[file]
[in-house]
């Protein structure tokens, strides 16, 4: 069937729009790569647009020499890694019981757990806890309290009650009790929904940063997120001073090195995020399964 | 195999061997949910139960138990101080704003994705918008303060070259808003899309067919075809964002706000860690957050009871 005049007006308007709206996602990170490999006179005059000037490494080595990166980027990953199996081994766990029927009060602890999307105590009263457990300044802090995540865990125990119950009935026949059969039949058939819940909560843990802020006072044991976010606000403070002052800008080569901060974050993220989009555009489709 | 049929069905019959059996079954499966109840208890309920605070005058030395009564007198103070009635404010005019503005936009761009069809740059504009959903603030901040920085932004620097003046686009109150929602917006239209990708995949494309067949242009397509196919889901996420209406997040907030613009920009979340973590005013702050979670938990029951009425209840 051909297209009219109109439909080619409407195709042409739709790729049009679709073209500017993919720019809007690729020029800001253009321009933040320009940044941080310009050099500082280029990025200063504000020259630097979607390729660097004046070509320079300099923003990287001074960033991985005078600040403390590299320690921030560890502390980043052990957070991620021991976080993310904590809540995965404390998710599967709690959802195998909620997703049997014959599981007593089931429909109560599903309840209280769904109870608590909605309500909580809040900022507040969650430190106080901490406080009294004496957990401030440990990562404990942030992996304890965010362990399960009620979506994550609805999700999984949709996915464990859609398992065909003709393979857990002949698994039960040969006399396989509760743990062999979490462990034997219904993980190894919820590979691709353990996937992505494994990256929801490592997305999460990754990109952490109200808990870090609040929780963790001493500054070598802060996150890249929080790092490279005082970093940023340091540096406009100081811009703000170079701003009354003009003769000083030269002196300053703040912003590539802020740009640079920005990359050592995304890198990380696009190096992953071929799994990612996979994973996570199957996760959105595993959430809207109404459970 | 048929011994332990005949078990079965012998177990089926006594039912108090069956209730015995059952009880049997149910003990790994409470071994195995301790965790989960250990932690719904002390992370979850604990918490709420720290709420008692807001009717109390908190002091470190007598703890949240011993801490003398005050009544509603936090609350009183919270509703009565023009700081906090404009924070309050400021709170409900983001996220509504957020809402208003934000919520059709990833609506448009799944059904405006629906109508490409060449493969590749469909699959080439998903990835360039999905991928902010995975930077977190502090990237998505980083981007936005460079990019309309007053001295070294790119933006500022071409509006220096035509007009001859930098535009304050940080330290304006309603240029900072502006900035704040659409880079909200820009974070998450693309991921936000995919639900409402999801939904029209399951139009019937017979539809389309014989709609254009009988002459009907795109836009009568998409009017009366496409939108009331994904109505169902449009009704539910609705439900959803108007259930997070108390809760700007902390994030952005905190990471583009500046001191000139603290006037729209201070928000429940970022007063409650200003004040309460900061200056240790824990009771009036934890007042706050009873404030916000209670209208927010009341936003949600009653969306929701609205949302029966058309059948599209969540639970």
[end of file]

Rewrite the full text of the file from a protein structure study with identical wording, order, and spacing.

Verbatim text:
[in-house]
């Protein structure tokens, strides 16, 4: 069937729009790569647009020499890694019981757990806890309290009650009790929904940063997120001073090195995020399964 | 195999061997949910139960138990101080704003994705918008303060070259808003899309067919075809964002706000860690957050009871 005049007006308007709206996602990170490999006179005059000037490494080595990166980027990953199996081994766990029927009060602890999307105590009263457990300044802090995540865990125990119950009935026949059969039949058939819940909560843990802020006072044991976010606000403070002052800008080569901060974050993220989009555009489709 | 049929069905019959059996079954499966109840208890309920605070005058030395009564007198103070009635404010005019503005936009761009069809740059504009959903603030901040920085932004620097003046686009109150929602917006239209990708995949494309067949242009397509196919889901996420209406997040907030613009920009979340973590005013702050979670938990029951009425209840 051909297209009219109109439909080619409407195709042409739709790729049009679709073209500017993919720019809007690729020029800001253009321009933040320009940044941080310009050099500082280029990025200063504000020259630097979607390729660097004046070509320079300099923003990287001074960033991985005078600040403390590299320690921030560890502390980043052990957070991620021991976080993310904590809540995965404390998710599967709690959802195998909620997703049997014959599981007593089931429909109560599903309840209280769904109870608590909605309500909580809040900022507040969650430190106080901490406080009294004496957990401030440990990562404990942030992996304890965010362990399960009620979506994550609805999700999984949709996915464990859609398992065909003709393979857990002949698994039960040969006399396989509760743990062999979490462990034997219904993980190894919820590979691709353990996937992505494994990256929801490592997305999460990754990109952490109200808990870090609040929780963790001493500054070598802060996150890249929080790092490279005082970093940023340091540096406009100081811009703000170079701003009354003009003769000083030269002196300053703040912003590539802020740009640079920005990359050592995304890198990380696009190096992953071929799994990612996979994973996570199957996760959105595993959430809207109404459970 | 048929011994332990005949078990079965012998177990089926006594039912108090069956209730015995059952009880049997149910003990790994409470071994195995301790965790989960250990932690719904002390992370979850604990918490709420720290709420008692807001009717109390908190002091470190007598703890949240011993801490003398005050009544509603936090609350009183919270509703009565023009700081906090404009924070309050400021709170409900983001996220509504957020809402208003934000919520059709990833609506448009799944059904405006629906109508490409060449493969590749469909699959080439998903990835360039999905991928902010995975930077977190502090990237998505980083981007936005460079990019309309007053001295070294790119933006500022071409509006220096035509007009001859930098535009304050940080330290304006309603240029900072502006900035704040659409880079909200820009974070998450693309991921936000995919639900409402999801939904029209399951139009019937017979539809389309014989709609254009009988002459009907795109836009009568998409009017009366496409939108009331994904109505169902449009009704539910609705439900959803108007259930997070108390809760700007902390994030952005905190990471583009500046001191000139603290006037729209201070928000429940970022007063409650200003004040309460900061200056240790824990009771009036934890007042706050009873404030916000209670209208927010009341936003949600009653969306929701609205949302029966058309059948599209969540639970």